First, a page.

Monthly Archives: May 2008

The Failed Theology of Arms Control | Los Angeles Times

One of the least noticed and most peculiar campaign promises made by Barack Obama is his pledge, if elected president, to “secure all loose nuclear materials in the world within four years.” Without doubt that is a laudable goal, but one is left wondering how exactly he expects to accomplish it in four years, or even, for that matter, in 40.

One of many obstacles is that our intelligence agencies seldom know where loose nuclear materials are, especially when they are hidden on the territory of hostile states. An even bigger problem is that when we they do locate them, there always will be some expert or another telling us that, despite all the evidence, they are not really there. Obama, of all people, should know this.

He has one such expert advising his campaign. Continue reading

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Our Enemies and the Election | Wall Street Journal

Are we due for an “October surprise?” Ever since October 1972, when Henry Kissinger, then Richard Nixon’s national security adviser, announced that “peace is at hand” in Vietnam, an October surprise – or the impending possibility of one – has been a perennial feature of American political life. Will a dramatic foreign-policy development tip the electoral balance this year?

Several factors have converged to make this more probable than in any recent election.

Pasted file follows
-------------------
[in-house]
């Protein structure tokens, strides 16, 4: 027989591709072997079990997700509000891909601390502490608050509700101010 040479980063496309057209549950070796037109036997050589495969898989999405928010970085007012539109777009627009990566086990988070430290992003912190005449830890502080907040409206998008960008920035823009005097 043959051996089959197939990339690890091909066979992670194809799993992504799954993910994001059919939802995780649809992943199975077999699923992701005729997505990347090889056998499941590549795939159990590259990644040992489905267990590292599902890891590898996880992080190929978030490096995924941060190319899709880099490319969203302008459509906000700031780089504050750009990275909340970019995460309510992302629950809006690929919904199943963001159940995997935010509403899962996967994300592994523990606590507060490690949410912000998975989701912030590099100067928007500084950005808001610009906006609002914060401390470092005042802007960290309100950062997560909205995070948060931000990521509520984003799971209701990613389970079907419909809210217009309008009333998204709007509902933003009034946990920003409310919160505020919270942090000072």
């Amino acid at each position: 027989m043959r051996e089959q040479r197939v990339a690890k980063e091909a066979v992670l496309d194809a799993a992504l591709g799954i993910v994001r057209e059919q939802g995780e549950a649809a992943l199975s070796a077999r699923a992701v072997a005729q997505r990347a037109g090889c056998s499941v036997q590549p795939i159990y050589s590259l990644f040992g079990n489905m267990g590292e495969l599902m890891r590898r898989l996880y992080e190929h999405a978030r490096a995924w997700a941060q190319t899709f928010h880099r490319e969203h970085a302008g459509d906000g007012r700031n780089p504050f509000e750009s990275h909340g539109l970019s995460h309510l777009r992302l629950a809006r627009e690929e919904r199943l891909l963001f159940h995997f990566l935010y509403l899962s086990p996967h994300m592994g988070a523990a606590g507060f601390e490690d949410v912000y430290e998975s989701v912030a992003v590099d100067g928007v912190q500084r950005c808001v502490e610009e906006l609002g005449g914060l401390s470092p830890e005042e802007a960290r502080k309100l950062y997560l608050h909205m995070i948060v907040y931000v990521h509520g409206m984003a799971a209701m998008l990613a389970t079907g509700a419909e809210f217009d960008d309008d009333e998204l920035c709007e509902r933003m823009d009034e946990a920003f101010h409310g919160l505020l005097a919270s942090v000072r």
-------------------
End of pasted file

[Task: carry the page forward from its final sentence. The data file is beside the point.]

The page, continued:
Consider the extraordinary way foreign powers have been lining up in the election. Thus far, Barack Obama has been winning this particular nondelegate count. “We like Mr. Obama and we hope he will win the election,” is what Ahmed Yousef, a ranking official of the Islamic terrorist organization Hamas, declared in April. Gleb Pavlovsky, a key adviser to both Vladimir Putin and Dmitri Medvedev, has called John McCain the worst choice and Sen. Obama the best – “less tied” to the Cold War. Continue reading

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Autocrats and Democrats | Commentary

The world is full of mysteries. One of them is why, in the aftermath of the cold war, the major powers of the world could not simply get along.

For a very brief moment, things seemed otherwise. After Communism unraveled, a degree of global harmony appeared tentatively to set in. Russia and the countries of Eastern Europe, no longer frozen in the permafrost of Stalinism, displayed a common interest with the West in peacefully journeying toward economic development, democracy, and political integration. Even a major Communist holdout like China appeared to be ambling, with occasional stumbles, along the same garden path. Continue reading

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